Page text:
But a Lightfoot spokesman said in a statement that the city opted “to honor the long-standing tradition’' and authorized its partners, the Chicago Plumbers Union Local 130, to dye the river.
The event was not publicized in advance “in order to minimize crowds and avoid congregating,’' the spokesman said. “Furthermore, the Riverwalk will be closed on Saturday and Chicagoans looking to see the River during the day are urged to ‘keep it moving’ and celebrate safely and responsibly.’'
Hong Kong locks down expatriate area
Hong Kong abruptly locked down four buildings in the heart of a popular expatriate residential area, taking one of its most dramatic steps yet to contain a super-spreading event that began in a gym and put many of the city’s elite and their families on edge.
Authorities cordoned off two towers each at the Robinson Place and Blessings Garden residential complexes in the exclusive Mid-Levels neighborhood, according to a government statement Saturday. All residents will be required to be tested at mobile testing stations before 2 a.m. Sunday and the lockdown will likely be lifted by 9 a.m., it said.
Police vans and officers arrived earlier in the evening to seal off the area around the buildings with red tape and metal barricades. Nearly a dozen makeshift tents lined the sidewalk as government workers in protective gear began setting up specimen collection stations.
The move marks an escalation of a days-old campaign that’s already resulted in hundreds of people being sent to quarantine camps, dozens of offices being ordered to conduct mandatory employee testing and several of Hong Kong’s most expensive schools to halt in-person classes. While the city’s had bigger flareups before, no outbreak has hit so close to home for many of the city’s expats since the pandemic began.
The number of confirmed cases linked to the outbreak ballooned to 99 after the first case was reported on Wednesday.
EU governments demand talks on vaccine distribution
BERLIN — The leaders of Austria, Slovenia, the Czech Republic, Latvia, and Bulgaria are calling for talks among European Union leaders about the distribution of vaccines within the 27-nation bloc.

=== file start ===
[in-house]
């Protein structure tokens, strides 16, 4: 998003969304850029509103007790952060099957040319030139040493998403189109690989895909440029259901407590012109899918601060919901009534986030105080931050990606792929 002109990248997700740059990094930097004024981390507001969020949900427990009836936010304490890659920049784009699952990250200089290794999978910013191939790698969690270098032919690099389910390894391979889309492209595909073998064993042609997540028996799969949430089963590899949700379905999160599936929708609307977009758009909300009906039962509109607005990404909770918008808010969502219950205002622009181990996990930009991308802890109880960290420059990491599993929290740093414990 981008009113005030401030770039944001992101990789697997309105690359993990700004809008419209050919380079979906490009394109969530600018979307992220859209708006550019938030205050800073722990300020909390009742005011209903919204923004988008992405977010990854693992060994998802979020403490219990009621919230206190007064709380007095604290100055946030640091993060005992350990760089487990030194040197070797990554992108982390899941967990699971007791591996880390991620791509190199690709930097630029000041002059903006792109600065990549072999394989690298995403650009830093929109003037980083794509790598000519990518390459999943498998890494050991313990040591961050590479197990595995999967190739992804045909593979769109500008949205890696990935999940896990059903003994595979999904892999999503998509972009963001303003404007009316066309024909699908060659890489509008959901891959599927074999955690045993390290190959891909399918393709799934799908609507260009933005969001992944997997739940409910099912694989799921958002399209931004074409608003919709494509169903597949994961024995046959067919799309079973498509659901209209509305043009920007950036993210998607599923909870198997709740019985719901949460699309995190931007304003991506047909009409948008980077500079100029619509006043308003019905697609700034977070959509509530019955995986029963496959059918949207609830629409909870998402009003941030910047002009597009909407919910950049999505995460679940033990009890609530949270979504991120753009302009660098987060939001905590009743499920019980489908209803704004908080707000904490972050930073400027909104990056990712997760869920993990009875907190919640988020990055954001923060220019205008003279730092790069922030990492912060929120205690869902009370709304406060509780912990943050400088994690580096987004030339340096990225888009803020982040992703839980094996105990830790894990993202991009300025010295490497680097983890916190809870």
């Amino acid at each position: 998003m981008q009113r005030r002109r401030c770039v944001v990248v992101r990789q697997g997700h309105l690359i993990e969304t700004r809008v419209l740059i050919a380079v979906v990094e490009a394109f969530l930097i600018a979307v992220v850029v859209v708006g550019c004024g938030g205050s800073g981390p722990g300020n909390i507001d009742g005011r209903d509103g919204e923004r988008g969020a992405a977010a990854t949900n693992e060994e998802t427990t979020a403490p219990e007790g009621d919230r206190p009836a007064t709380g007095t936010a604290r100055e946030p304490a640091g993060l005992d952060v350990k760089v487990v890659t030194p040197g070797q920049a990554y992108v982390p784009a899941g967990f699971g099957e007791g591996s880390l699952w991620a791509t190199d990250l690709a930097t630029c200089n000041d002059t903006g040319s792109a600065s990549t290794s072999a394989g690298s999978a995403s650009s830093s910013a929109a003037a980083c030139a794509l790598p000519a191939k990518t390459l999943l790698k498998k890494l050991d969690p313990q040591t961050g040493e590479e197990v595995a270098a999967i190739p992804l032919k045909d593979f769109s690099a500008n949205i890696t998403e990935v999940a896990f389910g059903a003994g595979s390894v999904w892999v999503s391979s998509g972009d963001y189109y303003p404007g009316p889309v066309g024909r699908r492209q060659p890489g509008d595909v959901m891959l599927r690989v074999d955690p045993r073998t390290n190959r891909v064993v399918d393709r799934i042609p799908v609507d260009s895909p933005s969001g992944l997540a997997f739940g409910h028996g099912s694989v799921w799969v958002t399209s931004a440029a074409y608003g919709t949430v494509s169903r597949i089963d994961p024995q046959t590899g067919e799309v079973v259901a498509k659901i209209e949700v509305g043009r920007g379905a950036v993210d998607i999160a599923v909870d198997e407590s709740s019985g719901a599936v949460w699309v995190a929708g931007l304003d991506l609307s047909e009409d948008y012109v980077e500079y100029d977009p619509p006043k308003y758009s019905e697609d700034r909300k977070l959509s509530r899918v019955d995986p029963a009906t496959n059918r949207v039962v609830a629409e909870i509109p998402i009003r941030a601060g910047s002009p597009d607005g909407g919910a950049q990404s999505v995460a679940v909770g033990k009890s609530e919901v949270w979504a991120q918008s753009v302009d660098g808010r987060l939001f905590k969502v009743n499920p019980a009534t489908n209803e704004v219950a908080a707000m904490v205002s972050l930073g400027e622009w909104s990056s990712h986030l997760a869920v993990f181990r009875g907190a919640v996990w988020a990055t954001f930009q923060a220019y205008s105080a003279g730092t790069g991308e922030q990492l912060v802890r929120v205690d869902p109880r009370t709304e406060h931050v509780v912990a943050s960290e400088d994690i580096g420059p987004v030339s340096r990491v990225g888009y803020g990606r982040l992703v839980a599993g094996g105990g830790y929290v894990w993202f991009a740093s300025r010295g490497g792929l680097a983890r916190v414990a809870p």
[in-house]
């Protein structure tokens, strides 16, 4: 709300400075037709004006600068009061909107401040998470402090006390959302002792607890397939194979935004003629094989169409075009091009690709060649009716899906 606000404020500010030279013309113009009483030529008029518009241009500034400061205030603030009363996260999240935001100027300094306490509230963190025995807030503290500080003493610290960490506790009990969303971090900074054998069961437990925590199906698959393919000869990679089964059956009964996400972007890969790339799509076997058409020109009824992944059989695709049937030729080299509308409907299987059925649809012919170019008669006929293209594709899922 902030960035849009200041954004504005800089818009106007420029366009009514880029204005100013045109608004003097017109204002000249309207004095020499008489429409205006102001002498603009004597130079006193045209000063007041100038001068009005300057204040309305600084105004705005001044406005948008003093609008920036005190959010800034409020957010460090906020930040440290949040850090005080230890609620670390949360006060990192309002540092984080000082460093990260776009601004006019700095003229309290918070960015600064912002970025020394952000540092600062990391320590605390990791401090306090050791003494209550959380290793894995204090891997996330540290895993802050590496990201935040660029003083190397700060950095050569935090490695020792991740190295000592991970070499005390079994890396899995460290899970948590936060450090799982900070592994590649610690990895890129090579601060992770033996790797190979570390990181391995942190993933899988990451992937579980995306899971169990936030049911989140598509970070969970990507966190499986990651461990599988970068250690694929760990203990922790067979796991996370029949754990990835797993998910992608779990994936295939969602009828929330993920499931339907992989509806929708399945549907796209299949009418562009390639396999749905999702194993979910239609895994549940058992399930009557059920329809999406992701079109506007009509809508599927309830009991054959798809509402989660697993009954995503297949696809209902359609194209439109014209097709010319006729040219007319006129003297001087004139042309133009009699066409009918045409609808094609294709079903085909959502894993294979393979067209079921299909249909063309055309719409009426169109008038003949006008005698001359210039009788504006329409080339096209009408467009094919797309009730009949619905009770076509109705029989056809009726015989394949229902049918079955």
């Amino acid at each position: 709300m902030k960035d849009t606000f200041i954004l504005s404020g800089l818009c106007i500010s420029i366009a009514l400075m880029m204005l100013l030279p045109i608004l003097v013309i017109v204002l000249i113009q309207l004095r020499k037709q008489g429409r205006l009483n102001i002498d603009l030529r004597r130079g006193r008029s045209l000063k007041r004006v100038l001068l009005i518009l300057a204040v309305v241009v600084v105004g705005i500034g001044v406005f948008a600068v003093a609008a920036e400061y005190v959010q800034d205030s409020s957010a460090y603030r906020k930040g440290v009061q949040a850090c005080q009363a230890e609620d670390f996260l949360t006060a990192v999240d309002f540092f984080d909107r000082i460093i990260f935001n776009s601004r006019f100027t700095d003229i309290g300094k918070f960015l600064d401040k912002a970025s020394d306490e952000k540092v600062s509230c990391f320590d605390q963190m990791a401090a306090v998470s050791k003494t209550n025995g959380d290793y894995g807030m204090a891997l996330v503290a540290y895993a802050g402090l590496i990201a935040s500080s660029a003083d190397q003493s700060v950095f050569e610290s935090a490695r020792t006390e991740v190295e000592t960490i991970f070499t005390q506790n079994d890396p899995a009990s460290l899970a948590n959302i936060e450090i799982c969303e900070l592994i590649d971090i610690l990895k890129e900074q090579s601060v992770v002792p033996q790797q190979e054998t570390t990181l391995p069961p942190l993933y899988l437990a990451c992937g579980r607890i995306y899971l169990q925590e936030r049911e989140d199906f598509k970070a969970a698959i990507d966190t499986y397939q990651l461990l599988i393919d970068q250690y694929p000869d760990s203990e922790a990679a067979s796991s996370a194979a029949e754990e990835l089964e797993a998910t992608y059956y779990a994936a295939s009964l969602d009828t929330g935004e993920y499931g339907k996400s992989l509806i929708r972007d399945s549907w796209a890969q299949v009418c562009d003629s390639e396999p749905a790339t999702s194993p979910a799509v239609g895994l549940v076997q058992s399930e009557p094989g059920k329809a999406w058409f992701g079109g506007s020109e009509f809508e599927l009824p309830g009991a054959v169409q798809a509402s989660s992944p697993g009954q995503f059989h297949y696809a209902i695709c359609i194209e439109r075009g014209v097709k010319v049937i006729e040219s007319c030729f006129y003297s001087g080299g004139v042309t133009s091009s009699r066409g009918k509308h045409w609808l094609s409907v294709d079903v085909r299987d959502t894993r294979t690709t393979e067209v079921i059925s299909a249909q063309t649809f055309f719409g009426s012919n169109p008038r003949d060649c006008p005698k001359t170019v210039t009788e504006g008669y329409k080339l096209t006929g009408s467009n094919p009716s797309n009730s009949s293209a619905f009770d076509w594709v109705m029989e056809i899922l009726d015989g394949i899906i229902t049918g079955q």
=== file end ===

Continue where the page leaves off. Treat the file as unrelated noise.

Austrian media reported Saturday that the five leaders wrote a joint letter to European Commission President Ursula von der Leyen and European Council President Charles Michel. That came after Austrian Chancellor Sebastian Kurz complained on Friday that, even though the EU had agreed on distribution of the vaccines on a per-capita basis, some countries were receiving considerably more than others.
The letter asserted that “if this system were to carry on, it would continue creating and exacerbating huge disparities among Member States by this summer.”
Officials elsewhere have noted that countries have wanted differing amounts of various vaccines and have not always taken up their full allocation.
Austria’s health ministry — which is run by Kurz’s junior coalition partner — was among those rejecting Kurz’s criticism. Oe1 radio reported that its general secretary, Ines Stilling, said negotiations on distributing the vaccines had been “balanced and transparent.”
Cases set record in Hungary
BUDAPEST— Hungary reported a record-breaking day of new COVID-19 cases on Saturday, and the number of patients being treated in the country’s hospitals also reached a new high.
Health authorities announced 9,444 new confirmed cases, more than 1,000 more than the previous record set on Friday. The jump came amid a rapid spread of a coronavirus variant first discovered in the United Kingdom.
The outbreak has put a strain on Hungary’s health care system. Officials reported the hospitalization of 179 more COVID-19 patients, bringing the national total to a record high of 8,897
Hungary has the second-highest COVID-19 vaccination rate in the 27-nation European Union, underpinned by the acquisition of vaccines from Russia and China as well as the EU. The number of people who have received at least one dose of a vaccine climbed to nearly 1.3 million in the country of fewer than 10 million.
Officials say they plan to have all people over age 60 vaccinated by Easter.
As of Saturday, Hungary reported 16,790 virus-related deaths since the beginning of the pandemic, giving the country the seventh-worst death rate per 1 million people in the world, according to Johns Hopkins University.